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City cracks down on water usage amid years of droughts and supply issues: 'It's a reality check'

It is part of a larger movement in the West to safeguard water supplies.

Water conservation policy, phoenix-drought

Photo Credit: iStock

The city of Phoenix has approved a water conservation policy that will safeguard the Southwest's water supplies and pave the way for responsible growth. 

As supplies dwindle due to overuse, prolonged droughts, and increasing temperatures, water security has become a hot topic in the West. Phoenix City Council unanimously approved the Sustainable Desert Development Policy this summer to address water supply concerns.

The Phoenix area — home to 4.6 million people and one of the fastest-growing metro areas in the country — has created proactive regulations to ensure responsible water usage and continued development. 

The policy requires developers to enact major water efficiency measures before buildings are constructed. It also restricts prospective users from excessive water usage and halts the expansion of water services beyond city limits while supplies are low. 

These actions follow the state government's announcement to restrict new home construction in Phoenix during a groundwater shortage. However, under the city's new regulations, developers will be allowed to surpass these restrictions if they adhere to the new water-efficiency measures. 

The water conservation policy also creates outdoor irrigation standards, promotes planting drought-tolerant and native plants, and regulates non-functional turf, which requires lots of water.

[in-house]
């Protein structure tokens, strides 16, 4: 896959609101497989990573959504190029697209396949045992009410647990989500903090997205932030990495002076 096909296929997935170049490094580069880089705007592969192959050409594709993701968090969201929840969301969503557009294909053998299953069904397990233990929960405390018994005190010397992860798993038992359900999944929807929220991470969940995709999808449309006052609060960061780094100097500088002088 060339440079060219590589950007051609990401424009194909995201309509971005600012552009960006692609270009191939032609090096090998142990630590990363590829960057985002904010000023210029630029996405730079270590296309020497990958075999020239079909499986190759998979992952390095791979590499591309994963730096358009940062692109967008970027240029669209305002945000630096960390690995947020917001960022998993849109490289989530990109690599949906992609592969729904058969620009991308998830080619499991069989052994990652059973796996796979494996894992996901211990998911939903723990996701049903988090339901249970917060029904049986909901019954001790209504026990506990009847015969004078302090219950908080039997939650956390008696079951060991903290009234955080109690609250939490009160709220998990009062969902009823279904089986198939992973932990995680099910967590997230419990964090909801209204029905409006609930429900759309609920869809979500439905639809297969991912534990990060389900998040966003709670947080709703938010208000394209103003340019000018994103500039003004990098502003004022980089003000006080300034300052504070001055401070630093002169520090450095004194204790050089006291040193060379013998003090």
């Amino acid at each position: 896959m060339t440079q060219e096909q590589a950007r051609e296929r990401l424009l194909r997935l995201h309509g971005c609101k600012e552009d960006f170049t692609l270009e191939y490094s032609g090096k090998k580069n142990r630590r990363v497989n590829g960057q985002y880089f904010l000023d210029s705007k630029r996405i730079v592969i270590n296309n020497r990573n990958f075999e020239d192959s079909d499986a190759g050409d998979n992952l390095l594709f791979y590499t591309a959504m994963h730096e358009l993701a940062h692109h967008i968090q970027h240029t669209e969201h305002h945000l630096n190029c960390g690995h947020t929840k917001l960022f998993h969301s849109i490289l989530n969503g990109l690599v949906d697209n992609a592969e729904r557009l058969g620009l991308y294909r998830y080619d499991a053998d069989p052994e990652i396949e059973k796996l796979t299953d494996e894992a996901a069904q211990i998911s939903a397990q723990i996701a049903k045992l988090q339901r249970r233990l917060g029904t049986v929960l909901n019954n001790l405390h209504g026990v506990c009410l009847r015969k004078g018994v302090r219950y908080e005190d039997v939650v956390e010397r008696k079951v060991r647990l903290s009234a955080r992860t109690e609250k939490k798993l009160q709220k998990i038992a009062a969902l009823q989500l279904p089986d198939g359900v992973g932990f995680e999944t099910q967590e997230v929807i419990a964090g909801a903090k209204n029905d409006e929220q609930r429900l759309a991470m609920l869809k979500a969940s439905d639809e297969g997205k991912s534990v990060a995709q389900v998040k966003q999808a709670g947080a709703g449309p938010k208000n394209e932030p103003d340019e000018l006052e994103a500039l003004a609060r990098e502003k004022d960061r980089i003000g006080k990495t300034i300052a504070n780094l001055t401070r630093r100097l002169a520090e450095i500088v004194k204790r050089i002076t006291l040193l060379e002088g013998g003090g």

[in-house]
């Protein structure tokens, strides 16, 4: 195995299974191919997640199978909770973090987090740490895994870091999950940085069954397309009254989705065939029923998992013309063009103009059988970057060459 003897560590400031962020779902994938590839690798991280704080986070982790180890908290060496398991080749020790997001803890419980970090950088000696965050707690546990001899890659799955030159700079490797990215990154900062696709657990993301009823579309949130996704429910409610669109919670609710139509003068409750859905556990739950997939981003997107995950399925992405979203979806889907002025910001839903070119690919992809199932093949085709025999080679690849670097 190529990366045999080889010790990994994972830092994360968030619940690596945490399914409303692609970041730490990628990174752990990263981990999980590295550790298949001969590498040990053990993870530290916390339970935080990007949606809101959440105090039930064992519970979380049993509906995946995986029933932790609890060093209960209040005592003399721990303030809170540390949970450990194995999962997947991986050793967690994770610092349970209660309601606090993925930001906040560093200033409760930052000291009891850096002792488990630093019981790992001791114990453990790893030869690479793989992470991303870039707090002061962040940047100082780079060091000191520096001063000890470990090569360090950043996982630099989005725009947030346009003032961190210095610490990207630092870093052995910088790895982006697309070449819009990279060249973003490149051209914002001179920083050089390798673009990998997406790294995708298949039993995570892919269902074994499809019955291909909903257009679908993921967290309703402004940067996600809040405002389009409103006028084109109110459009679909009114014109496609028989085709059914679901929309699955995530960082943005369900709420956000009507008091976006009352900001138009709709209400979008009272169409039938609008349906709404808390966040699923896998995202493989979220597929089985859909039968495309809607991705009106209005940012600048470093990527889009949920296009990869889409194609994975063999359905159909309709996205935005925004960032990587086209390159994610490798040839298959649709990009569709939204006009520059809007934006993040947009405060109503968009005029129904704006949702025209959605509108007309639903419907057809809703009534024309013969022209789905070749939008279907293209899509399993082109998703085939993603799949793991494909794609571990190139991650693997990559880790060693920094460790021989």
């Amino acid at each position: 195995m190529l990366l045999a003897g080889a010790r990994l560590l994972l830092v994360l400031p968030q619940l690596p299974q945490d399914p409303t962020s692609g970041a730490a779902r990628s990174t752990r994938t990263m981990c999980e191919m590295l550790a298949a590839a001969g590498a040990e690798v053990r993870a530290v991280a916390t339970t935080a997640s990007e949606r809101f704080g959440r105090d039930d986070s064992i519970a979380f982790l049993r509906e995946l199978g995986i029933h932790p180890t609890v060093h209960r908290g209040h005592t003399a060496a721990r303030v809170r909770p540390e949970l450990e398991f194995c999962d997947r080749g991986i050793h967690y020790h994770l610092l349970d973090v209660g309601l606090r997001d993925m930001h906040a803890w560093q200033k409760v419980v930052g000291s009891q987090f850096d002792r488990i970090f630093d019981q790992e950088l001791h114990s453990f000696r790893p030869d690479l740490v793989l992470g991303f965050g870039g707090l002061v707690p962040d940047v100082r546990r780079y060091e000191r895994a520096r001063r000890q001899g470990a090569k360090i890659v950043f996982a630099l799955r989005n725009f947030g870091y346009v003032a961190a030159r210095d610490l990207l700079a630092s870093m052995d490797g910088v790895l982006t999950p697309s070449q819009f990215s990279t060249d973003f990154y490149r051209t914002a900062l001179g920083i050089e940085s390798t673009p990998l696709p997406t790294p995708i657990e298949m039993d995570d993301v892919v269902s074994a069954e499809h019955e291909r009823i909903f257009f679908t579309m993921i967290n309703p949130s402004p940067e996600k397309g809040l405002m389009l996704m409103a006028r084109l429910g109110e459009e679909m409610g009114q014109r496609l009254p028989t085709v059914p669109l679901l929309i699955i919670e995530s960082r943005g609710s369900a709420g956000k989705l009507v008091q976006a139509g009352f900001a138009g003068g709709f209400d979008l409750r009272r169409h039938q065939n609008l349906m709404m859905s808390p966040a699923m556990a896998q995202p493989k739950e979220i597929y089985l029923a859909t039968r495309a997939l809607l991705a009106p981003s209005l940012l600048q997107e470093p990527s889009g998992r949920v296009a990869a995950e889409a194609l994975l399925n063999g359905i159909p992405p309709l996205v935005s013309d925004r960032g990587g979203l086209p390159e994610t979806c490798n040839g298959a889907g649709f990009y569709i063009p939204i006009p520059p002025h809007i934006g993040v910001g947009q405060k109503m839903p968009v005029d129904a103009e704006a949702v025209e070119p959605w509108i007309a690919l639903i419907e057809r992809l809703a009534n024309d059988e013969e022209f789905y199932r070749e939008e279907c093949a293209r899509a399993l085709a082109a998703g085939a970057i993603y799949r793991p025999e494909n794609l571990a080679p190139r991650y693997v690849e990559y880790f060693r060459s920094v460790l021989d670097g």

These policies are expected to reduce the strain on water sources like the Colorado River and ensure that millions of people continue to have access to water for years to come. 

It is part of a larger movement in the West to preserve water supplies. Most notably, Arizona, California, and Nevada have agreed to reduce their water usage from the Colorado River by 13% over the next three years.

In recent years, the Colorado River — which provides hydropower and drinking water to 40 million people in seven states and parts of Mexico — has dropped by one-third compared to historical averages. 

State officials and Phoenix authorities have taken steps to protect residents and water supplies in a region severely impacted by rising temperatures.  

"Together with our suite of conservation programs, these strategies will safeguard our precious water supply for decades to come," Phoenix mayor Kate Gallego said in a press release

"It's a reality check," Sharon Megdal, the director of the University of Arizona's Water Resources Research Center, told Reuters. "We need to have the water supplies in order to grow."

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